The area immediately outside wall are 1st level, then I fan out from there getting increasingly harder. So the farther they go, the harder it gets. There are pockets within that are harder, and some easier. Ol Nik, is a heavy creature in what is mostly a 1st level area. I use stuff from wherever I can find it. The current dungeon I found online, but tweaked to fit.
I by no means have the whole world  done either. I have what I think the characters will explore in the immediate future done, but that's it. Hidden within all these random events/encounters is, I have to say, an overarching story that is slowly unfolding. The characters have little snippits here and there, but not the whole story.
Now, as far as DMing it goes I have some rules.
-Don't railroad. Part of having a complete world, is for them to explore, or not.
-Allow the dice to decide. Some of my best stories have sprung from random rolls. I also usually give everyone a second chance, but that's it. Dimzad was played by a somewhat reckless youth, and eventually he paid for it. His sacrifice allowed everybody to realize, they were mortal. That one death in the party has transformed how everyone plays now.
-Don't over think it. This ain't Lord of the Rings. It supposed to be fun, not homework.
-Embrace your inner 12-year-old. What would you like to have done/seen/fought.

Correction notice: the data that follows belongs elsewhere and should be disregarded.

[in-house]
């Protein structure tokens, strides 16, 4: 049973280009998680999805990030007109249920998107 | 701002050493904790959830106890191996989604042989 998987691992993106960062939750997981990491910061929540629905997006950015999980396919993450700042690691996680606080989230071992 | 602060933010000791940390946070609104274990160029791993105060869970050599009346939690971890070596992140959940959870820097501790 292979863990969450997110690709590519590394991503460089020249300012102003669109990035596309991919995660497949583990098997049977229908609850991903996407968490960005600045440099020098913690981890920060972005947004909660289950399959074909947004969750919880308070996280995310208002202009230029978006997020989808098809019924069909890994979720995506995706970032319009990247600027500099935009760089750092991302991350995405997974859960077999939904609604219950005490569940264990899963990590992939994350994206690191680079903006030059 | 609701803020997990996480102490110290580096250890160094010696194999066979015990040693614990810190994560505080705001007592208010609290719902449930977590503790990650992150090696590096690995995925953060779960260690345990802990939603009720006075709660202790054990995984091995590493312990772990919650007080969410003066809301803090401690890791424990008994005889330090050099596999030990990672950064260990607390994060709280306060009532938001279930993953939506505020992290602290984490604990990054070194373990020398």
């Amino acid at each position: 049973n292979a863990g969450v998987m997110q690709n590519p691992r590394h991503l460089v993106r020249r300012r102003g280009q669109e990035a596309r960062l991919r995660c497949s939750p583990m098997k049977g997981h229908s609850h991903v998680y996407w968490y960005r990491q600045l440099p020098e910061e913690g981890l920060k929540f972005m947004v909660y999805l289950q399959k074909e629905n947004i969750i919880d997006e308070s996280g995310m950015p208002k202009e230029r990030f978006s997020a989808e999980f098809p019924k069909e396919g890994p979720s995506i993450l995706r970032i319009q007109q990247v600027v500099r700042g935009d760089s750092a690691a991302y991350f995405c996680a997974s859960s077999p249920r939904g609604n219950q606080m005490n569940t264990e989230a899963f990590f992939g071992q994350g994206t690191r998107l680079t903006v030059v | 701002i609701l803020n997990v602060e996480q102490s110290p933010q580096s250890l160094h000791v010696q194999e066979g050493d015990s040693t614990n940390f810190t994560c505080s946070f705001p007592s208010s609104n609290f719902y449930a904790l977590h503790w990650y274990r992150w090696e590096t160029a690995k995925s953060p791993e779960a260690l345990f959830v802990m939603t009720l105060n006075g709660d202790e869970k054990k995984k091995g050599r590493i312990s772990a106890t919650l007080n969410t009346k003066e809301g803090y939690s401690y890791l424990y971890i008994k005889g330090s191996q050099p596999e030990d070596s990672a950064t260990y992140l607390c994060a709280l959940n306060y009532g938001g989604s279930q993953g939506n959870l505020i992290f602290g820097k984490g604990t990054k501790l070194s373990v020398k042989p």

Since I started it, it has been a blast. Our group ranges from 9 to way, way older than 9.
I rambled a bit, but hope that helped. I don't want to turn this into a blog about DMing styles, but if have a question you throw it my way.
I'm toying with the idea of letting others outside my group run around but haven't found a convenient to do it.


  1. Thank you!

    This was a lot more helpful than you may have thought. Much more helpful in fact than plowing through post after post of gaming theory and very in-depth "how to" stuff. I've done this sort of campaign before, I just sort of forgot the basics.

    For me, going from years of campaigning in a custom world that had been growing and developing for decades back to where and how it all started.

    Thanks again,


  2. Sandboxing is very challenging but very rewarding. Thank you for the post explain on how to do it your world. I find that the don't railroad rule is too many times over looked in the sandbox game. It takes a special DM to run a sandbox type adventure IMHO. I personally prefer to run games this way. After all, who says that a first level party cannot fight a dragon if they wanna?

  3. Jaye,

    A couple of thoughts . . . .

    I like to drop "puzzles" into my world every so often . . . they are great for the "thinking players".

    I like to be sure to have a "nuisance monster" in most adventure. What I mean is something that isn't really designed to devastate the party, but will ensure that all get some "fighting action". A good example would be a flock of stirges.

    I love having the planting character "dreams". At night I'll occasionally have the characters roll dice. I'll pick the high or low die (or two) and take them aside.

    I will tell them that they had a dream. It usually won't be specific, but more along the lines of "you dream kept featuring a red flower" or "you know that you've overlooked something".

    The object isn't to direct them in any particular direction, but rather to get them thinking about things . . . they'll come up with something on their own.

    By the way, I try to use the high/low roll to choose a player whose character hasn't been as involved as others.

    A few thoughts anyway. Good gaming to you, sir.

    -- Jeff